“We want to get the veteran community running again and doing hard things together,” Shears said.

The Speed Project

Trey Monaghan was the Bolt & Dagger team’s way into the 2023 Speed Project. Photo courtesy of Trey Monaghan.

Cue Bolt & Dagger’s entry into TSP. Trey Monaghan, the “unshaven and danky” civilian friend, ran in last year’s race with another team and was Bolt & Dagger’s way in for 2023. With the connection from Monaghan, Shears pleaded the vet team’s case for entry in a letter:

We hope to use our participation in this event to showcase a counterpoint to the common narrative that veterans are no longer physically or psychologically whole after our military service and to serve as motivation for other veterans to continue to push themselves to do challenging and scary things.

Bolt & Dagger’s “why” passed review, and the vets gained entry.

The Countdown

Starting Friday, Shears, Hauser, Monaghan, and the other runners on the Bolt & Dagger team will take on the 2023 Speed Project. The nine teammates (all but two vets) will sub in and out throughout the race in 5K to 10K segments. While one participant runs, the others will rest in the team RV. Hopefully, less than two days after the start, the anchor leg will close in on the “Welcome to Fabulous Las Vegas” sign at the southern end of the strip. A secret Sunday afternoon pool party will cap the achievement.

“I think we’re shooting for 48 hours or faster, but I don’t know,” Kristen Anderson, an Army vet and one of two women on the team, told Coffee or Die. “I told everybody I have a flight on Sunday to catch!”

The Speed Project

Bolt & Dagger team member and Air Force combat-controller-turned-C-17-pilot Adam Malson with teammates. Photo courtesy of Adam Malson.

Shears knows Anderson from when she lived in Oklahoma. She and his wife, Gabby, did CrossFit together. But they’re in the minority. Only a few Bolt & Dagger runners have met in person. The team coalesced via the web of friends that service members weave throughout years of deployments, permanent changes of station, and nights out at the bar. Most of the runners will meet for the first time on Thursday at their pre-race meeting in California.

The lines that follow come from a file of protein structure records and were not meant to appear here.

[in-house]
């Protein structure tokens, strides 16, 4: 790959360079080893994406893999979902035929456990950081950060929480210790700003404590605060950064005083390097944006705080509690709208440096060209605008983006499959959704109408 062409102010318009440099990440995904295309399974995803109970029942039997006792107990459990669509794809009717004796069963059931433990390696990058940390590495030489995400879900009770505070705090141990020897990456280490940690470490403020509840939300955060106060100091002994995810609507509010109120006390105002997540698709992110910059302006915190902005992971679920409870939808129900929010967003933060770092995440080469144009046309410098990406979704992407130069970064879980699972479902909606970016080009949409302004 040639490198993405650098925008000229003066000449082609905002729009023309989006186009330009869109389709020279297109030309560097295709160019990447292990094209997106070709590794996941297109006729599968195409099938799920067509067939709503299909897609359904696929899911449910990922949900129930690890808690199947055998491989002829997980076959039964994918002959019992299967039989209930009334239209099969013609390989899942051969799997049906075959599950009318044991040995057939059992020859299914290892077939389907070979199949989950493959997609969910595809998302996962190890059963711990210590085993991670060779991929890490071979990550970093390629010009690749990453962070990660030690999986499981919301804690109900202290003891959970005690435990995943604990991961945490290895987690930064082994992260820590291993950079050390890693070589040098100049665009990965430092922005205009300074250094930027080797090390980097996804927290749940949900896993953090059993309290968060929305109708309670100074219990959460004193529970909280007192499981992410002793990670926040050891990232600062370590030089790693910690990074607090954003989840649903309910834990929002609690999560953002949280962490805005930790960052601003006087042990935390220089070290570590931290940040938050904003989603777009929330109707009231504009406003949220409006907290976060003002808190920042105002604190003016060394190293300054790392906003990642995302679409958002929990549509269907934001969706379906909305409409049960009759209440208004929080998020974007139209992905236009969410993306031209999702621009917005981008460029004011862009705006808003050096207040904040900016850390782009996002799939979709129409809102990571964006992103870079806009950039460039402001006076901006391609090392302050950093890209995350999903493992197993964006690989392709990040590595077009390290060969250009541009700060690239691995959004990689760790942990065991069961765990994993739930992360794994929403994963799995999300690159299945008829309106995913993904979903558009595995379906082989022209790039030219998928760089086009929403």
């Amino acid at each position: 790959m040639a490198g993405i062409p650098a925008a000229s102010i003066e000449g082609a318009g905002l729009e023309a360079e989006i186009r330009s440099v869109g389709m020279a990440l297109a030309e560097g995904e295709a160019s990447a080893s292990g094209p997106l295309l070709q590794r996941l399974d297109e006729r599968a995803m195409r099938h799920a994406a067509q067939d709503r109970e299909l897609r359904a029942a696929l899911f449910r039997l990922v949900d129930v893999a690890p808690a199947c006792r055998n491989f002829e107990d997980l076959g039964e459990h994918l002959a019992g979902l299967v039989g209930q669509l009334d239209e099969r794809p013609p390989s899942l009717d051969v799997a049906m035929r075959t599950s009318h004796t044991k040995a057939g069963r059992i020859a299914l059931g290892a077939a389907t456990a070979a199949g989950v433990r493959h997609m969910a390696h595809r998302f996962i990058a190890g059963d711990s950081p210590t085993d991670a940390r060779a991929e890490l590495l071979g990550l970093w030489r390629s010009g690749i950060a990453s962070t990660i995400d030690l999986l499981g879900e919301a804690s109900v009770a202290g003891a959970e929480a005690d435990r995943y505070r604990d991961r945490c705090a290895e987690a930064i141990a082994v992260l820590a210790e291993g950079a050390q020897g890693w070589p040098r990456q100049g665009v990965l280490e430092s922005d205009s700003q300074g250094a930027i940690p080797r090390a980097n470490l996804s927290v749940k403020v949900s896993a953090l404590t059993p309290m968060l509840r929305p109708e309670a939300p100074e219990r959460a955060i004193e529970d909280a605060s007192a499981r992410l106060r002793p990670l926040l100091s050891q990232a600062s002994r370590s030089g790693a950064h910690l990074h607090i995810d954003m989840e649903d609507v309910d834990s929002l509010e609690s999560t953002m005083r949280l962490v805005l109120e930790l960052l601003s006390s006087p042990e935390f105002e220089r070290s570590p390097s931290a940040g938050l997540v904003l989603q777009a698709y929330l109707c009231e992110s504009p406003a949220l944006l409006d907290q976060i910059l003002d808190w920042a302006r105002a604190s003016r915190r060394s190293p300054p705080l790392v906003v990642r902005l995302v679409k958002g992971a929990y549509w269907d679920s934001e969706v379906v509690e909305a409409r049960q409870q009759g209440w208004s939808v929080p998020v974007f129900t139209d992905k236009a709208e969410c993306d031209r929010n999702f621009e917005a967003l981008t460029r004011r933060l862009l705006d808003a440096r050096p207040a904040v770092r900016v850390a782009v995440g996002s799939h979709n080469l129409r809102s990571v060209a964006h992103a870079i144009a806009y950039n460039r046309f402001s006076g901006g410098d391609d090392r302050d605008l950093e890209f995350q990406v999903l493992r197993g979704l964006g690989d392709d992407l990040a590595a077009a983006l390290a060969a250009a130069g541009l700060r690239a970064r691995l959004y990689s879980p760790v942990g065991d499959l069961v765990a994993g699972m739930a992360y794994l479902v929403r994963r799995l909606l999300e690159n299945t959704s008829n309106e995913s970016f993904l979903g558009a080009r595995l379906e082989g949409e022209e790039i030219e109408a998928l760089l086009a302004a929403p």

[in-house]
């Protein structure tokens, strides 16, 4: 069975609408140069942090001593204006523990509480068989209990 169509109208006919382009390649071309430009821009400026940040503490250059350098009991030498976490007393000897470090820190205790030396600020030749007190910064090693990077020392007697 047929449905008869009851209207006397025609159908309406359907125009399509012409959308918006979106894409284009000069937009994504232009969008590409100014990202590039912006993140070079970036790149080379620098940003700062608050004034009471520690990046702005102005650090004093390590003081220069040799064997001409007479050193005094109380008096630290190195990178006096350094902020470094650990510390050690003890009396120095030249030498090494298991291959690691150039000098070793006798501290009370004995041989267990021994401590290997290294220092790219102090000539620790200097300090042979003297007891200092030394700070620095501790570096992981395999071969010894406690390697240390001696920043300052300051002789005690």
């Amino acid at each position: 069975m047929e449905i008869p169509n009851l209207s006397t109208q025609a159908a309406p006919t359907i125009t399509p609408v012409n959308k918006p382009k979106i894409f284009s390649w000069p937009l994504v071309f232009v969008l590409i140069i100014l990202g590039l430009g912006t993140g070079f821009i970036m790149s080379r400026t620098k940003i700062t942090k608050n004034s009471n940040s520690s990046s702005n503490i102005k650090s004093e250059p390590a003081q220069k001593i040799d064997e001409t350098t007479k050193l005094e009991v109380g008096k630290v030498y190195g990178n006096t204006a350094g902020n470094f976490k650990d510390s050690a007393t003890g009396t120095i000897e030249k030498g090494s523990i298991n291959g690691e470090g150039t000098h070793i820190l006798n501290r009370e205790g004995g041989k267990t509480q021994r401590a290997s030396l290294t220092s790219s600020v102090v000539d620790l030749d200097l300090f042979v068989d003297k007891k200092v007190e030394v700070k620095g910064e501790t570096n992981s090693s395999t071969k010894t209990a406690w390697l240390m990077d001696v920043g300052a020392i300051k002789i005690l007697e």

There, the team will discuss strategy. The race has no official route, though the director shares the 340-mile “OG” track with participants. Every year, teams blaze new trails with the help of maps and satellite imagery. This year, Bolt & Dagger plans to follow in the footsteps of another runner who set out in TSP’s solo race, which started several days before the relay. The new trail totals roughly 280 miles rather than 340, but it will take them off the beaten path.

“It’s a lot more off-road,” Shears said. “If I had to worry about anything, it would probably be falling into a den of snakes. And then some butthole will write the headline: ‘Snake Farm Owner Dies in a Pit of Snakes.’”

Full Circle

For Shears, running in The Speed Project won’t be just another opportunity to do something difficult. The race seems to complete a redemption arc that began when he was a teenager.


Kevin Shears, second from right, and a group of friends run in the Austin Rattler 50K in Texas on Nov. 5, 2022. Photo courtesy of Kevin Shears.

“I got out of high school, went to Vegas, and lost my car and all my money,” Shears said. “Not even gambling — I just forgot that you have to pay your credit card bills.”

Shears’ father served in the military for more than 20 years, so joining the Air Force and then the Oklahoma Air National Guard wasn’t far-fetched for Kevin. It also solved his money problems. Eventually, service taught Shears discipline and introduced him to his wife, who worked in intel.

Now, back in Vegas, Shears is a man changed by years of service and a good marriage, ready to “do hard shit” with other vets and active-duty service members. If all goes well, he’ll be back next year.

Follow along with live updates from Bolt & Dagger on Instagram @teambolt_dagger as the runners take on the 2023 Speed project.

Disclosure: Some founders of BRCC have invested in Snake Farm. 

Read Next: Veterans Lead the Way Among America’s Growing Craft Distilleries

Jenna Biter
Jenna Biter

Jenna Biter is a staff writer at Coffee or Die Magazine. She has a master’s degree in national security and is a Russian language student. When she’s not writing, Jenna can be found reading classics, running, or learning new things, like the constellations in the night sky. Her husband is on active duty in the US military. Know a good story about national security or the military? Email Jenna.